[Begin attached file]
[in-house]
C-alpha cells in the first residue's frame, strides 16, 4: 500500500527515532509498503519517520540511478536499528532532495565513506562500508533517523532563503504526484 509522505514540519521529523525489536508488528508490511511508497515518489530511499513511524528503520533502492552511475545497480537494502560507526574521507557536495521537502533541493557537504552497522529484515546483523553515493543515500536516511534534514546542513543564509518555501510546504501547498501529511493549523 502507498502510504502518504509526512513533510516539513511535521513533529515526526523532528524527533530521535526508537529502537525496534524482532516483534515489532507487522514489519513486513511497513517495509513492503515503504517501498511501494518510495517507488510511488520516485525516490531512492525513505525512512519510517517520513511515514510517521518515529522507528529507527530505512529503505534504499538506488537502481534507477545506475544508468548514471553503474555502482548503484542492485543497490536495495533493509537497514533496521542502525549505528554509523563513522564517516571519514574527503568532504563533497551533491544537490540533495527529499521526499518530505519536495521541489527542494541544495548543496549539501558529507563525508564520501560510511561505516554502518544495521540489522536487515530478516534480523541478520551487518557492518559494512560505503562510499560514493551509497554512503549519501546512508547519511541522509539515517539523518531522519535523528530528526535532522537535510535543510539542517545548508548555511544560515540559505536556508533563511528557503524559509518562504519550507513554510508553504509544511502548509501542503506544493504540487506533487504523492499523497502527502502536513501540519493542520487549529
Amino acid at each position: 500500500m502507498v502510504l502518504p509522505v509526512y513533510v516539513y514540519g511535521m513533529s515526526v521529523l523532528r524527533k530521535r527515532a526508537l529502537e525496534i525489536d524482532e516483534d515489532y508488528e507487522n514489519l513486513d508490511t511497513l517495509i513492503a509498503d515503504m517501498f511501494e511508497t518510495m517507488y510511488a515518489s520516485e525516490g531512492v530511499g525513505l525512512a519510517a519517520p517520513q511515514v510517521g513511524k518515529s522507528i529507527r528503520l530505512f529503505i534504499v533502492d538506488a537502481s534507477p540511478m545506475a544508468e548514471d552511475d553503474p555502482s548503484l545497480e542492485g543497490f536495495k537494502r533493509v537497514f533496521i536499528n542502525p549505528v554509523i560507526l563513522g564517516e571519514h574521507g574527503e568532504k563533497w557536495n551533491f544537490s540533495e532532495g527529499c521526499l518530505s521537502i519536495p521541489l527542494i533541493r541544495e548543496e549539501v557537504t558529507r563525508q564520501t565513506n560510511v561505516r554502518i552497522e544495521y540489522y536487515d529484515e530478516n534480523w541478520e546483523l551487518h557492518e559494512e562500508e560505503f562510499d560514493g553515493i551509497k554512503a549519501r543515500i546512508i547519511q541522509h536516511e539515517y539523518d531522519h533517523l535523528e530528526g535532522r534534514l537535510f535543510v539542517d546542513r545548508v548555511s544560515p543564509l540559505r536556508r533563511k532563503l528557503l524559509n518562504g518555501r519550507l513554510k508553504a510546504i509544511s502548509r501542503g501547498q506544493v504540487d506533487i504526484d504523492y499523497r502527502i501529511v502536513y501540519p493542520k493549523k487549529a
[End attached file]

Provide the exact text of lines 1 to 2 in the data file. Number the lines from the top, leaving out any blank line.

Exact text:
[in-house]
C-alpha cells in the first residue's frame, strides 16, 4: 500500500527515532509498503519517520540511478536499528532532495565513506562500508533517523532563503504526484 509522505514540519521529523525489536508488528508490511511508497515518489530511499513511524528503520533502492552511475545497480537494502560507526574521507557536495521537502533541493557537504552497522529484515546483523553515493543515500536516511534534514546542513543564509518555501510546504501547498501529511493549523 502507498502510504502518504509526512513533510516539513511535521513533529515526526523532528524527533530521535526508537529502537525496534524482532516483534515489532507487522514489519513486513511497513517495509513492503515503504517501498511501494518510495517507488510511488520516485525516490531512492525513505525512512519510517517520513511515514510517521518515529522507528529507527530505512529503505534504499538506488537502481534507477545506475544508468548514471553503474555502482548503484542492485543497490536495495533493509537497514533496521542502525549505528554509523563513522564517516571519514574527503568532504563533497551533491544537490540533495527529499521526499518530505519536495521541489527542494541544495548543496549539501558529507563525508564520501560510511561505516554502518544495521540489522536487515530478516534480523541478520551487518557492518559494512560505503562510499560514493551509497554512503549519501546512508547519511541522509539515517539523518531522519535523528530528526535532522537535510535543510539542517545548508548555511544560515540559505536556508533563511528557503524559509518562504519550507513554510508553504509544511502548509501542503506544493504540487506533487504523492499523497502527502502536513501540519493542520487549529